Sophie’s Steamed Pork Buns

Sophie’s Steamed Pork BunsChopped: Family Style
If we let her, my daughter would be totally happy to spend her days watching the Harry Potter movies for the eight hundredth time or binge-watching whatever is on Food Network. She has a number of Food Network favorites which is why last Saturday my family found us split into teams standing in front of a basket of “random” ingredients for our shelter-in-place version of Chopped.

It was a blast. I was in charge of coming up with the ingredient basket as well judging the final product. The ingredient list was difficult. I really struggled with it and it took me days to decide. What made it so hard were the different levels of culinary skill involved which ranged from “I’m awesome at pouring cereal” to “I make French Macarons just ‘cause”. I had to make sure that my husband and sons had a fighting chance. After wracking my brain and one sorta sleepless night, I came up with the following ingredient list: Ground pork, baby spinach, balsamic vinegar, wonton wrappers, and a condiment called Chile Crunch.

After a week of trash talk and posturing, the contestants were given 90 minutes to come up with their recipe and then make it happen. Dishes would be judged on a scale of one to ten for Execution, Creativity, Flavor, and Presentation. I got nervous watching my husband and son struggle to decide what to make with what they were given as my daughter literally pulled every bottle and spice she could out of my pantry and got to work. Eventually, everybody got to work and it was fascinating and at times frightening to watch.

My son, the cereal king, was paired with my husband. I was surprised and happy to see that said son took the lead and was more willing to take a chance on certain combinations. On the other side of the island, my daughter was channeling Gordon Ramsey (with fewer F-bombs) while telling (ordering loudly) her brother to chop the veggies. (NO! The carrots have to be julienned! You know, like little sticks!) She’ll either end up as Chef de Cuisine at some Michelin starred restaurant or as head of the Joint Chiefs of Staff. It could go either way. Somewhere along the line, my husband liberated the wine which may account for a large part of the creative cooking techniques that were used.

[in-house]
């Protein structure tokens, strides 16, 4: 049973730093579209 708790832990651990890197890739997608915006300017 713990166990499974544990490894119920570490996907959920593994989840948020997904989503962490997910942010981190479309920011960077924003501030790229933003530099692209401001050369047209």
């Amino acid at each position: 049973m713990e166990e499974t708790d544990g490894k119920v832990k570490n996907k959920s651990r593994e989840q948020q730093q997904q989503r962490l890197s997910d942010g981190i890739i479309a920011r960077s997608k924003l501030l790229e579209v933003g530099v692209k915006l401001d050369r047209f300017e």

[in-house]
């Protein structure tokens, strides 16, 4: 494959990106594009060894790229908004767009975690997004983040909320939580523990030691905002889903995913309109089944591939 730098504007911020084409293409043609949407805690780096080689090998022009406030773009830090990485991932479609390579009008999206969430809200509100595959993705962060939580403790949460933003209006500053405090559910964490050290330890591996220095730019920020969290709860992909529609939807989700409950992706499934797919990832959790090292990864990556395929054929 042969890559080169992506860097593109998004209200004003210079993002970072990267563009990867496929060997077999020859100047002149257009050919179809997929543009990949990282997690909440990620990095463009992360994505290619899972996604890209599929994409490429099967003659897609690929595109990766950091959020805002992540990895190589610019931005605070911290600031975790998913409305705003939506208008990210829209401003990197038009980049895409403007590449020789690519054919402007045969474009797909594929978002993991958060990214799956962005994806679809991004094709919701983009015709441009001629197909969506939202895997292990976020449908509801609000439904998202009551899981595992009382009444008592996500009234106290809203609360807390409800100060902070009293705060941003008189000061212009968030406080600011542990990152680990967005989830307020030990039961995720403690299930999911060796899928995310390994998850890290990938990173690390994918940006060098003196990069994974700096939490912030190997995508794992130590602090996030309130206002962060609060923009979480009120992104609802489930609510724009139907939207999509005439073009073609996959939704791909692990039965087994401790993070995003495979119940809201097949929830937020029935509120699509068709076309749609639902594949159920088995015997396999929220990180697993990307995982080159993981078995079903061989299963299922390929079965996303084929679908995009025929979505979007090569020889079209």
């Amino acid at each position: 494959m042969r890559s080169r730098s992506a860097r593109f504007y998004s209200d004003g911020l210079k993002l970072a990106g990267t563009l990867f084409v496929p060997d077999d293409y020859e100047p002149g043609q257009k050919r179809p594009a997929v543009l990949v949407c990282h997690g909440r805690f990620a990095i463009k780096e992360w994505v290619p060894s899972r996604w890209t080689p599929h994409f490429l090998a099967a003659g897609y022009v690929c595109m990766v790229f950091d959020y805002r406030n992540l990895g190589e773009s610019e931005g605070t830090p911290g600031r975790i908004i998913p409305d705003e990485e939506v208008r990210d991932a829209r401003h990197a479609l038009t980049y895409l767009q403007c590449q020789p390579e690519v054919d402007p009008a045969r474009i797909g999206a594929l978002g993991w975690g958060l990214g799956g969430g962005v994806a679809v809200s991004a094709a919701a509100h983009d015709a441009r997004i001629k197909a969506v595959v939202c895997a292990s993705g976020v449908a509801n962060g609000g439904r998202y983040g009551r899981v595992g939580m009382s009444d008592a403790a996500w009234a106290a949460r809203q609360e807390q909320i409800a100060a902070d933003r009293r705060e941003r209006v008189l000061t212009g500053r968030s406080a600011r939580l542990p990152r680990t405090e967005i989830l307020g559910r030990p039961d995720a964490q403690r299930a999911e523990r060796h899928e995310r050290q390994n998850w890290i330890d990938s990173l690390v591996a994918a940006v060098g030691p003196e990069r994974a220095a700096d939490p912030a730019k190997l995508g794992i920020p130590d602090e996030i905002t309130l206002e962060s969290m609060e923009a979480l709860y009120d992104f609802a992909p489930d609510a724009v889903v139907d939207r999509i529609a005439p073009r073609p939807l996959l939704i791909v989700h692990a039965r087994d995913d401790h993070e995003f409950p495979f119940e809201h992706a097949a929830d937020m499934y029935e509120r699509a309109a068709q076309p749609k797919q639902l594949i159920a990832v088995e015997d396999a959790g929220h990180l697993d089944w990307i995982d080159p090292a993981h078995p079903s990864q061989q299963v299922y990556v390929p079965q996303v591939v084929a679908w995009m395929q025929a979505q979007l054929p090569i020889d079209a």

When time was up I was presented with two dishes that were actually fantastic. The first plate held some spinach and ricotta ravioli with a spicy pork Bolognese and sourdough garlic breadsticks. So good! The second had a steamed pork bun on a bed of stir-fried vegetables with crispy won tons. Yum!

Not going to lie, judging was difficult. Both had great flavor. Both were impressive in execution. Ultimately, Mini Gordon and sous chef were the winners with their pork bun based mainly on creativity and presentation. Both teams put in great effort. The best thing to come out of this though besides a great dinner? The kids have asked if they each can make dinner one night a week…glory hallelujah! My work here is done…

Sophie’s Steamed Pork Buns Recipe
Yields about 12 buns

For the dough
2-1/2 teaspoons yeast
1/2 cup water, warm
3 cups all-purpose flour
3 tablespoons sugar
1/2 teaspoon baking powder
1/2 cup milk, warm
1 tablespoon vegetable oil

For the filling
1 pound ground pork
1 bunch green onions, thinly sliced
1-1/2 teaspoon hoisin sauce
2 teaspoons honey
1 teaspoon rice vinegar
1 teaspoon soy sauce
1-1/2 teaspoons fresh ginger, minced
1-1/2 teaspoon garlic, minced
1 teaspoon spicy chili crunch or chili sambal

Make the dough
In the bowl of a stand mixer, add the flour, yeast, water, sugar, baking powder, milk, and oil. Mix with a dough hook until a smooth dough forms (about 3-5 minutes).

Place the dough into a greased bowl, cover, and proof until it doubles in size (about one hour).

Prepare the filling
In a medium saucepot, cook the ground meat over medium heat into crumbles. Once the meat is cooked, add the garlic, ginger, and chili crunch or sambal and sauté for 30 seconds.

Add the hoisin sauce, honey, rice vinegar, soy sauce, and scallions. Mix it into the filling and cool before using it.

Form the buns
Once the dough is finished rising, pat the dough out and divide it into 12 even pieces.

Keep the dough covered while working with each bun. Take a piece of dough and roll it into a 4-inch circle with the center slightly thicker than the edges.

Place a mound of cooled filling in the center and begin to press the edges together, overlapping them to close and seal the bun from the top.

Steam the buns
Once all buns are made, steam them in a bamboo basket for 15 minutes to cook the dough and warm the filling. Enjoy warm on a bed of sautéed vegetables and strips of fried wonton wrappers.

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